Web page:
So who are your basic shareholders now?
The major shareholders are the Liberman family through Boris and Justin Liberman in Melbourne. They’re been the most sensational partners ever since they joined us in 2003. They’ve got 60% of the business. They’ve never stopped reinvesting in the product. They’re quite involved in our business at the board level. They stay in the helicopter, they don’t get too micro. They’ve been great value all the way through.
So what other tips to take your business from $35 million to $135 million?
Find the Liberman family. Overhire on the financial roles globally.
It’s people first, people second and people third – and if there’s enough time for anything else let’s think more about people as well.
So therefore you wish you could pay everybody everything you want to pay them. You can’t necessarily do that. But I employed them because if I’d looked at what the business was going to do in the next 18 months or the next two years, they were the right person at the time at the right money at the time. But where was the growth in that person?
On the operational side, we’ve always employed people that would either come up through the ranks and you’d give them the next chance to take the next two or three steps operationally and employ them directly to be able to take that next step. It wasn’t until 2001 that I took that view to overhire. It was more money than I wanted to spend on finance, but I wish I’d done that 10 years before.
You often hear entrepreneurs saying overhire on the accounting and finance side.
Overhire, overhire, overhire. But you mightn’t get it right first time.
Three years ago we bought a group CEO into our business, and to be honest we got it wrong the first time. The guy only lasted three or four months. His role was to take over the data and operational guidance for the business on a global scale, which is a position I filled myself. I wasn’t all that comfortable in the first instance with it, and then when we got it wrong it would have been the easiest thing in the world to say I’ll do it myself.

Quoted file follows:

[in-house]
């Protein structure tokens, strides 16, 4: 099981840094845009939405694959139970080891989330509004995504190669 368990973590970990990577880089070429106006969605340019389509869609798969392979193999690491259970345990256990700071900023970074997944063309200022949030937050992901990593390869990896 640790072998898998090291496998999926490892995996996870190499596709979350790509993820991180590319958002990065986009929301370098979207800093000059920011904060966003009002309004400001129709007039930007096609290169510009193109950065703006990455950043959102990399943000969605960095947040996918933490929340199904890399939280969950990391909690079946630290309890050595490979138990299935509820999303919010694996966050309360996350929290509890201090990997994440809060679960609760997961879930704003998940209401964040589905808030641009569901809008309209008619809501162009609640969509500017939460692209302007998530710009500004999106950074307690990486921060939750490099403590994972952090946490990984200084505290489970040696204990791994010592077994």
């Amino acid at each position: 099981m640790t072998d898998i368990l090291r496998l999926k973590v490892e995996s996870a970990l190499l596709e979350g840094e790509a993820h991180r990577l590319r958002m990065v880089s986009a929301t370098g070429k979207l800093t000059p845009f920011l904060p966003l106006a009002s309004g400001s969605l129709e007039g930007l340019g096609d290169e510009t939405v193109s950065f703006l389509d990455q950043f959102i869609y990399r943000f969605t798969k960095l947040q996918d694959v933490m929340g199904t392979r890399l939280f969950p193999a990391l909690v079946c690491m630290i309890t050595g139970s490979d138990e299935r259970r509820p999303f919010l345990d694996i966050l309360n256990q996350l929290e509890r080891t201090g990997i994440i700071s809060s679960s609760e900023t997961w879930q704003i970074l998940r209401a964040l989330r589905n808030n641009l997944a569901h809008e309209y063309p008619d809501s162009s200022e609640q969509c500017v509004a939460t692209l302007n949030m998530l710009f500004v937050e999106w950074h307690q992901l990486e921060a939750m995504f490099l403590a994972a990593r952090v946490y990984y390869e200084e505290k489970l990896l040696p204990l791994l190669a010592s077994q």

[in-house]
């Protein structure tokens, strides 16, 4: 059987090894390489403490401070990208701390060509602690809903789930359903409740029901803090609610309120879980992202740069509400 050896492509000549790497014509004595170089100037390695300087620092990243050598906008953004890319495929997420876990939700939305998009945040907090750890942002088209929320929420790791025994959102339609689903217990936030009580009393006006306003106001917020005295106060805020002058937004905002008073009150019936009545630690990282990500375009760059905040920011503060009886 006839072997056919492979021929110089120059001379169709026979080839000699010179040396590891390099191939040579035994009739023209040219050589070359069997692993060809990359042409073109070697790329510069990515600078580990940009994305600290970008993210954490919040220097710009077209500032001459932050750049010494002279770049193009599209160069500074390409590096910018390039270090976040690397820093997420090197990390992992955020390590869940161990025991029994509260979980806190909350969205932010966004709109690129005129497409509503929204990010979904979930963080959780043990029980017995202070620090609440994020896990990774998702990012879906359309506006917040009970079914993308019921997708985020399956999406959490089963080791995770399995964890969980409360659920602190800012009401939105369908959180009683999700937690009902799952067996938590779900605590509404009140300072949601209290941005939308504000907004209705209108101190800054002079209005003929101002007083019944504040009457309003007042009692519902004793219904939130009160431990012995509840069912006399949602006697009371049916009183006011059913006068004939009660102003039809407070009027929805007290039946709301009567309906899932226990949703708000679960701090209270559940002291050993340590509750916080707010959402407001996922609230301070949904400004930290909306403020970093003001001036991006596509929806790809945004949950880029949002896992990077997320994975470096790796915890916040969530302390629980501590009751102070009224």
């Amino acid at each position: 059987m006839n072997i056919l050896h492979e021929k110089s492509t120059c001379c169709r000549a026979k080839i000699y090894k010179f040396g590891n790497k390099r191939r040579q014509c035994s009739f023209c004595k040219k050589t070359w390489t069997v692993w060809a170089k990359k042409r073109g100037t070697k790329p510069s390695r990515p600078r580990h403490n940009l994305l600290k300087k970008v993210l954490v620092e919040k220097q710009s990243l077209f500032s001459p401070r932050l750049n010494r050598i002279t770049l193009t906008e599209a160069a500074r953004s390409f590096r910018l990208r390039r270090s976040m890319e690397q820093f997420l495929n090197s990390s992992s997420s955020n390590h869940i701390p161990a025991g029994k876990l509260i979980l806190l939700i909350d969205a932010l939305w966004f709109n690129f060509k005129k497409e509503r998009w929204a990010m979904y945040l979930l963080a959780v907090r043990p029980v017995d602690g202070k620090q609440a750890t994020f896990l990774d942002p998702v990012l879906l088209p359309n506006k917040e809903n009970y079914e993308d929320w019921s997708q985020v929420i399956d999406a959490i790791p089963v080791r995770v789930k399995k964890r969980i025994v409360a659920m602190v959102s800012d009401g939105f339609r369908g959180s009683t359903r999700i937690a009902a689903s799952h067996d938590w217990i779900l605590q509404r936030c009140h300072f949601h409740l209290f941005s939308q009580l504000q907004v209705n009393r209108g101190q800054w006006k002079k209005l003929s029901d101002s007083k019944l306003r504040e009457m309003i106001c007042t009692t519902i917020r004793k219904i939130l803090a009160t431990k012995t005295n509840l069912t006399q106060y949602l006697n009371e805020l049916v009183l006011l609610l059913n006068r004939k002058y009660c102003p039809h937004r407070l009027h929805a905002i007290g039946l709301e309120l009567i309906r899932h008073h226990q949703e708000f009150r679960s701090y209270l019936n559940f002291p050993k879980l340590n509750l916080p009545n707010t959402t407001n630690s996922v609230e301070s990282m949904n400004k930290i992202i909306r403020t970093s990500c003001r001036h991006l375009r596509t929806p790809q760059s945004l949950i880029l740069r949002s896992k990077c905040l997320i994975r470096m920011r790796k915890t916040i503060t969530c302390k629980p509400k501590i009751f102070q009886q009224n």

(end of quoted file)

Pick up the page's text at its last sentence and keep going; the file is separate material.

But we went back and found a guy with 20 years of experience in the service industry that really did understand driving the day-to-day profits out of a business.
What was the mistake you made with that first gentleman?
Culturally not quite right. He saw himself as a bit of a rock star. A bit bigger than the business himself. Had a couple of personal health issues which didn’t help. And all that sort of cumulated in him being the wrong guy.
Look at our expenditure lines, not just our income lines. Those two guys put a different discipline to our business and together they’re a great foil. They make things happen I guess on a controlled perspective.
At the same time we’ve been out there going for growth, but controlled growth, and not building it in big lumps. We continue to look for acquisitions and we’ll buy a business if it fits, but I think what we have learnt is we don’t need to buy anything. We can organically grow anything with a good enough resource, putting the right resource to it.